After two months of decline, the number of new cases nationwide has been rising steadily, now averaging around forty thousand per day. Anthony Fauci, the director of the National Institute of Allergy and Infectious Diseases, recently estimated that, in order to maintain control of the pandemic this winter, the country should be averaging less than ten thousand infections per day. “I would like to see that number in the very low thousands,” he told me. “Less than ten thousand. To be stuck at forty thousand cases a day, as a nation, is a precarious position.” Of course, we might have been better prepared. Back in May, Rick Bright, the former head of the U.S. Biomedical Advanced Research and Development Authority, who had been demoted a month earlier for insisting that the drug hydroxychloroquine should be rigorously tested, warned that, without any kind of national strategic plan, the country faced the “darkest winter in modern history.” We’re now staring down that barrel.
At the current rate of infection, daily deaths could climb back to two thousand per day by mid-November, according to the University of Washington’s Institute for Health Metrics and Evaluation. The group’s model, which uses a wide-ranging set of very specific assumptions—about climate, for instance, and about mobility—to hypothesize future scenarios, estimates that we could see a total of four hundred thousand deaths by the end of the year. Modellers are quick to caution, however, that estimating specific counts that far into the future is not much different from predicting the exact weather on any given day in December. Youyang Gu, a young data scientist who independently created one of the most accurate forecasting models available, acknowledged that a fall wave could increase daily deaths by mid-November. But he has not released projections that extend more than six weeks into the future. “There is no point,” he said. “It gives people a sense of certainty when there is no certainty.”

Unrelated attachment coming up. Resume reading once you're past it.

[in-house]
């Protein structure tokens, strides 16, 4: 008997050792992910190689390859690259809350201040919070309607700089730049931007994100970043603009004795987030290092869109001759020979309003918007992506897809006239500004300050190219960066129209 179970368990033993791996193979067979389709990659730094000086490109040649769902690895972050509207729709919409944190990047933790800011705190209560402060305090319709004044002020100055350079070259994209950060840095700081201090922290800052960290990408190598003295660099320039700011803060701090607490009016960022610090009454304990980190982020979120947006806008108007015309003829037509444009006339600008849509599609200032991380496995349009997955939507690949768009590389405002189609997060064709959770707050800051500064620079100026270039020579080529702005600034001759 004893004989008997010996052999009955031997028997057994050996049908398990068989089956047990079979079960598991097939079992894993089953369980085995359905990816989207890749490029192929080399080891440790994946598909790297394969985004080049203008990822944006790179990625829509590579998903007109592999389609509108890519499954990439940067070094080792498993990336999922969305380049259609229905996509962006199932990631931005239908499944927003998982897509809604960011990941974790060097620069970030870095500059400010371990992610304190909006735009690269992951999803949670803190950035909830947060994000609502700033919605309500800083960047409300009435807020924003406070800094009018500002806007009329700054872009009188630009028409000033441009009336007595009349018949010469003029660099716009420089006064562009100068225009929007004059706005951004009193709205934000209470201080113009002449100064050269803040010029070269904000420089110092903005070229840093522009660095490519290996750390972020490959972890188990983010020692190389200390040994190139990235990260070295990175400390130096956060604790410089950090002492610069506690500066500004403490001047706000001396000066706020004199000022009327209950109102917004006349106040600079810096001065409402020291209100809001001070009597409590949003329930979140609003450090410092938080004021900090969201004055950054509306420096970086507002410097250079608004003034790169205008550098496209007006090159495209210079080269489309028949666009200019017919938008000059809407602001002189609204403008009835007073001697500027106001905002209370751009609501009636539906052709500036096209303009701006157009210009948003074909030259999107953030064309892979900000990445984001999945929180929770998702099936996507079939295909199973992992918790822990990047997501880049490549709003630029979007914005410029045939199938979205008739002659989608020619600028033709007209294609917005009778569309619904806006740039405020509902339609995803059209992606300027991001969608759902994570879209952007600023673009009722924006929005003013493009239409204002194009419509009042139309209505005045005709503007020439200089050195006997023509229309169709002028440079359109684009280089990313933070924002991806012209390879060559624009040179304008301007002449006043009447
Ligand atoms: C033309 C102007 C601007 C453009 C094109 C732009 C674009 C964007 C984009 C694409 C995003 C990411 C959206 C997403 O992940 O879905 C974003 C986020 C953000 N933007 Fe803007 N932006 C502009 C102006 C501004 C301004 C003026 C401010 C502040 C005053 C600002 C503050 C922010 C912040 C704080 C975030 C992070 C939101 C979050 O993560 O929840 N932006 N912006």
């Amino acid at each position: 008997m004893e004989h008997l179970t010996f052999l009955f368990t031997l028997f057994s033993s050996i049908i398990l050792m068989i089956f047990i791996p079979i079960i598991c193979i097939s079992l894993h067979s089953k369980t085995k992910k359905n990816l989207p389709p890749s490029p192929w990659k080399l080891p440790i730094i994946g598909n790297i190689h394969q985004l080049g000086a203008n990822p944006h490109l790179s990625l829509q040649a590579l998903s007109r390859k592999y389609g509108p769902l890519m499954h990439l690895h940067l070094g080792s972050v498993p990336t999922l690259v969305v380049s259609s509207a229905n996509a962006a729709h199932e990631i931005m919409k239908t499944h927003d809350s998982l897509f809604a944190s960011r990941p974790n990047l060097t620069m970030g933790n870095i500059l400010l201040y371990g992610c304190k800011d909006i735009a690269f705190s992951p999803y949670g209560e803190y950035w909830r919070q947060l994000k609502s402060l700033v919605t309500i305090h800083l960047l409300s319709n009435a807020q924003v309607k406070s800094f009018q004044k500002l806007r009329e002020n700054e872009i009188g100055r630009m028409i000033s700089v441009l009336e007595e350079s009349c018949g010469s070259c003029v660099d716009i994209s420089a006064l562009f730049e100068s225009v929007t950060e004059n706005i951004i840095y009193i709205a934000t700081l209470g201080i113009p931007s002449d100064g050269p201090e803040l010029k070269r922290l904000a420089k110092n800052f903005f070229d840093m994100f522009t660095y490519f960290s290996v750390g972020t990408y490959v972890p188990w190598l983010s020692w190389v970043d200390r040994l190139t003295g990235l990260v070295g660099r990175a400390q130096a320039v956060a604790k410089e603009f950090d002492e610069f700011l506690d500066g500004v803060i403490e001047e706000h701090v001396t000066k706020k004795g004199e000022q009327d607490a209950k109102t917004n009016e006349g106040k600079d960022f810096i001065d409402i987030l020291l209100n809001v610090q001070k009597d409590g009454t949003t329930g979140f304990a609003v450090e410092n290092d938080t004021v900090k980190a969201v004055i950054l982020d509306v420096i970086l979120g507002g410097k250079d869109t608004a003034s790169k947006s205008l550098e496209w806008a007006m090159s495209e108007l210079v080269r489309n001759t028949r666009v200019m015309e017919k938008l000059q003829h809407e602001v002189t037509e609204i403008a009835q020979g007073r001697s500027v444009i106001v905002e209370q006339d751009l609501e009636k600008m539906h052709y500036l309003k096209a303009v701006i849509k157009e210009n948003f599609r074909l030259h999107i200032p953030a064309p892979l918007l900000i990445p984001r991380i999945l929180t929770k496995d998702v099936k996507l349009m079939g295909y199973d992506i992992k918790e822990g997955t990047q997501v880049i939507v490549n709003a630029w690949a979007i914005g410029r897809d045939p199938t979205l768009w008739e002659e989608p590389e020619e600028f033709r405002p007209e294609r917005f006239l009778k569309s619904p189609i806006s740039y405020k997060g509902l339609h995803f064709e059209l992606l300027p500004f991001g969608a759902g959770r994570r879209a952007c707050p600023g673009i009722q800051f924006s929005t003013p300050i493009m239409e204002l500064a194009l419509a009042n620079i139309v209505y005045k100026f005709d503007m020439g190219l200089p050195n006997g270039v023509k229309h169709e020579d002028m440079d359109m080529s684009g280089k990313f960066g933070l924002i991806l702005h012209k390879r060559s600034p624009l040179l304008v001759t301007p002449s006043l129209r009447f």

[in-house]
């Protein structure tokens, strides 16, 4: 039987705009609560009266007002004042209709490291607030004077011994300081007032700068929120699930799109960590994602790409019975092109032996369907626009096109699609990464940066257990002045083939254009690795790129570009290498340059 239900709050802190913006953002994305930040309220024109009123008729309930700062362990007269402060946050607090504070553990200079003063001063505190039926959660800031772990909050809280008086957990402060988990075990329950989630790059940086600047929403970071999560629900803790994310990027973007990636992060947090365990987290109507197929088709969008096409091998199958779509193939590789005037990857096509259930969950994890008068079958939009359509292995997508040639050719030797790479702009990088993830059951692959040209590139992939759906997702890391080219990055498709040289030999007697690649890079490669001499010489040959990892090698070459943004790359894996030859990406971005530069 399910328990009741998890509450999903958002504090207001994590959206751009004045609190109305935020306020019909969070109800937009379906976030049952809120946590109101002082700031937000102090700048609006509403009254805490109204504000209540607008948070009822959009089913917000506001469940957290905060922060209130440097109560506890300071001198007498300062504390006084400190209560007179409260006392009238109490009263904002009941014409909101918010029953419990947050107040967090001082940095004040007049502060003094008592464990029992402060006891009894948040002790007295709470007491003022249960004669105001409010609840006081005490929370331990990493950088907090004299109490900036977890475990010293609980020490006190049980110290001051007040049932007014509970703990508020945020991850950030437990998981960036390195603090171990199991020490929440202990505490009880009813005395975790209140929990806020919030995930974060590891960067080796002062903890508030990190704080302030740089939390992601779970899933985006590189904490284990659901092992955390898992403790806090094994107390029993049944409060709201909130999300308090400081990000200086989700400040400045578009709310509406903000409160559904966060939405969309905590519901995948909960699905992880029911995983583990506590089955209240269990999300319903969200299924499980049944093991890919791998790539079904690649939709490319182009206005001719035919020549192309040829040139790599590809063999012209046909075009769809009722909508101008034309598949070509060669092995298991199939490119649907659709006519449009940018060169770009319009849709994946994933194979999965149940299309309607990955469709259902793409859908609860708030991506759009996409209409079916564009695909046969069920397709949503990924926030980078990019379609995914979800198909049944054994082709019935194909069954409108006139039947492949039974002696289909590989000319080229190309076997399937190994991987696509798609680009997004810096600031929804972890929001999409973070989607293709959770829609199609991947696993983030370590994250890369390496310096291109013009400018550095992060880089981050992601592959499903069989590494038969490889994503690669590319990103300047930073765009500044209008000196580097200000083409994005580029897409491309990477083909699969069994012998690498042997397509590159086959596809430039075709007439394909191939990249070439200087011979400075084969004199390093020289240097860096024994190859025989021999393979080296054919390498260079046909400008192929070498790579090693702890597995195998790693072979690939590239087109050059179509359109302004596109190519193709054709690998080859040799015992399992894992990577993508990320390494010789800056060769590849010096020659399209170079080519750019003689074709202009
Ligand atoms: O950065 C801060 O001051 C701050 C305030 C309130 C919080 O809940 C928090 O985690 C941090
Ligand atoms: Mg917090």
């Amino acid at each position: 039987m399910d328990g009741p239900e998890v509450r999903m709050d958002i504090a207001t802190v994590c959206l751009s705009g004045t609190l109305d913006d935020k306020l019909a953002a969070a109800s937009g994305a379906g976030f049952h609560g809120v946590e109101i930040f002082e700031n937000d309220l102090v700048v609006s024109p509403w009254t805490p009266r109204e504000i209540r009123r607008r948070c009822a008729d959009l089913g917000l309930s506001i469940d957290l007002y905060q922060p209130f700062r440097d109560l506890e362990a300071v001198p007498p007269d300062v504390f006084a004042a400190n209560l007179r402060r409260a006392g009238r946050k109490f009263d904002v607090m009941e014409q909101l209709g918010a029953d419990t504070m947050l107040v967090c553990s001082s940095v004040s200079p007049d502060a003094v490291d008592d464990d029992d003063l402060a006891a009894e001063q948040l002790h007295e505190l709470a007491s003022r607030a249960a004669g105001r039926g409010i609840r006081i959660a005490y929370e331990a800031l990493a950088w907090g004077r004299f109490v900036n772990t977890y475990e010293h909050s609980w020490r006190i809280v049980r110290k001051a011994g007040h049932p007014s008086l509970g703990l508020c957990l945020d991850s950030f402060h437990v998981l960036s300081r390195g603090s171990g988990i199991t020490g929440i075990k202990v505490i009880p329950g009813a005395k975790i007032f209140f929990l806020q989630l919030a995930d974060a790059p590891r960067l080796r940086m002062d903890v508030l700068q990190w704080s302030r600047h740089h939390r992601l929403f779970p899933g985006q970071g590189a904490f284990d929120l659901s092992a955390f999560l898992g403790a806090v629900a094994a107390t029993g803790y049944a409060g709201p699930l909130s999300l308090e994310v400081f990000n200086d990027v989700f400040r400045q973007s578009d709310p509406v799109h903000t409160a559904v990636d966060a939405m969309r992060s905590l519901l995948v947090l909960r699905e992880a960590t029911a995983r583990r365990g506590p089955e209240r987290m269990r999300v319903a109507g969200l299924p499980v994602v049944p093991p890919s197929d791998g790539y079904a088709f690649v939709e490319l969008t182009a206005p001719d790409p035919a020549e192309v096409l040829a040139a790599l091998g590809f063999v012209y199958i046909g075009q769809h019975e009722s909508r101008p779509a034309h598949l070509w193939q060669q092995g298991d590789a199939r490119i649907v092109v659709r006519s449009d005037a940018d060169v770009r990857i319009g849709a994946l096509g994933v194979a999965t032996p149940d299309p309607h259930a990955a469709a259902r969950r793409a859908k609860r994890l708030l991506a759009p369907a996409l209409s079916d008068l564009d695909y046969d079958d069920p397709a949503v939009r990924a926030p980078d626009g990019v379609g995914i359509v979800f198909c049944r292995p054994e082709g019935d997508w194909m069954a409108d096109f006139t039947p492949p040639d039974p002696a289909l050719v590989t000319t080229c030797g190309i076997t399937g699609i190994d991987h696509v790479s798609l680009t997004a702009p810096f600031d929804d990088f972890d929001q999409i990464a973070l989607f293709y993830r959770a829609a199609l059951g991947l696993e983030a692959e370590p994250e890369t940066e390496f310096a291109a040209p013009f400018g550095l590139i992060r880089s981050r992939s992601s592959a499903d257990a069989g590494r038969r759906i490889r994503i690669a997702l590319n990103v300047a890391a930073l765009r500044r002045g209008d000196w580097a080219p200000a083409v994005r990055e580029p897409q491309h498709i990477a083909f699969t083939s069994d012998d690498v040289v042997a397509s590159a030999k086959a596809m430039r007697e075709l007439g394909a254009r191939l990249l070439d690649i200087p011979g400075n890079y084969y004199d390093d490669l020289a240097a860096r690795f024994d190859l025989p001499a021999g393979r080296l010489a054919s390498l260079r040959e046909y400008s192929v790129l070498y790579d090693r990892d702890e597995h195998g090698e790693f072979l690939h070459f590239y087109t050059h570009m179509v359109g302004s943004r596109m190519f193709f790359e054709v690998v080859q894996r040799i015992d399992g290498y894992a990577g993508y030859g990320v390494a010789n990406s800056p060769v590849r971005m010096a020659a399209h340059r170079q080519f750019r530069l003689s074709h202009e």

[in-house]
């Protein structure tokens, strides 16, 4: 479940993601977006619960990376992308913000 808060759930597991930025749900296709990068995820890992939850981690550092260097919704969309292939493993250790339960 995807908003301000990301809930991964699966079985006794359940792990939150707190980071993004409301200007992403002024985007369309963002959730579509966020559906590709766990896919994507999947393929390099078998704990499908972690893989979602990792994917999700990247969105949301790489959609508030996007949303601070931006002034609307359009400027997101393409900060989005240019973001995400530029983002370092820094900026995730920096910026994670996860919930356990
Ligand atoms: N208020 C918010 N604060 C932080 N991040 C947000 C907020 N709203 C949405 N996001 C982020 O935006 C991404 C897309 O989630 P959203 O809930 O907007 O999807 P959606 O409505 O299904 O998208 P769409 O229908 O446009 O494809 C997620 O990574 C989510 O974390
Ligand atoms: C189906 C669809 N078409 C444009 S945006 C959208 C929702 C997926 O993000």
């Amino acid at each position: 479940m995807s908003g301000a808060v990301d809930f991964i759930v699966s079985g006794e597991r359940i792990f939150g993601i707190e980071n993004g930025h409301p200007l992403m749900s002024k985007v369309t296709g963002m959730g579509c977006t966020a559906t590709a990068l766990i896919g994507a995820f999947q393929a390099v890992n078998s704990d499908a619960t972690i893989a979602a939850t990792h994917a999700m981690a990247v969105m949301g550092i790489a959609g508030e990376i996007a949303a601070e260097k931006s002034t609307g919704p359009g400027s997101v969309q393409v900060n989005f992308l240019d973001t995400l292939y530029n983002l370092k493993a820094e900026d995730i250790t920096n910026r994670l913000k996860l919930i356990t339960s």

Although a clear set of guidelines exists for controlling the pandemic in the months ahead, there are still many variables, including a degree of chance. Because there are no borders within the U.S., and people can go where they want, many places “are going to feel like they’ve been so vigilant, and they are just going to get unlucky,” Nick Reich, the head of a lab at the University of Massachusetts, Amherst, and the creator of the covid-19 Forecast Hub, said. Although many experts also said that there is room for hope—chiefly, that communities and workplaces will take sufficient precautions to prevent the sorts of overwhelming outbreaks that took place in the spring—none were optimistic. They all emphasized the chaos caused by a lack of federal leadership. “No one I know expects it to be better,” Bill Hanage, an associate professor of epidemiology at the Harvard T. H. Chan School of Public Health, told me. “The question is: How much worse?”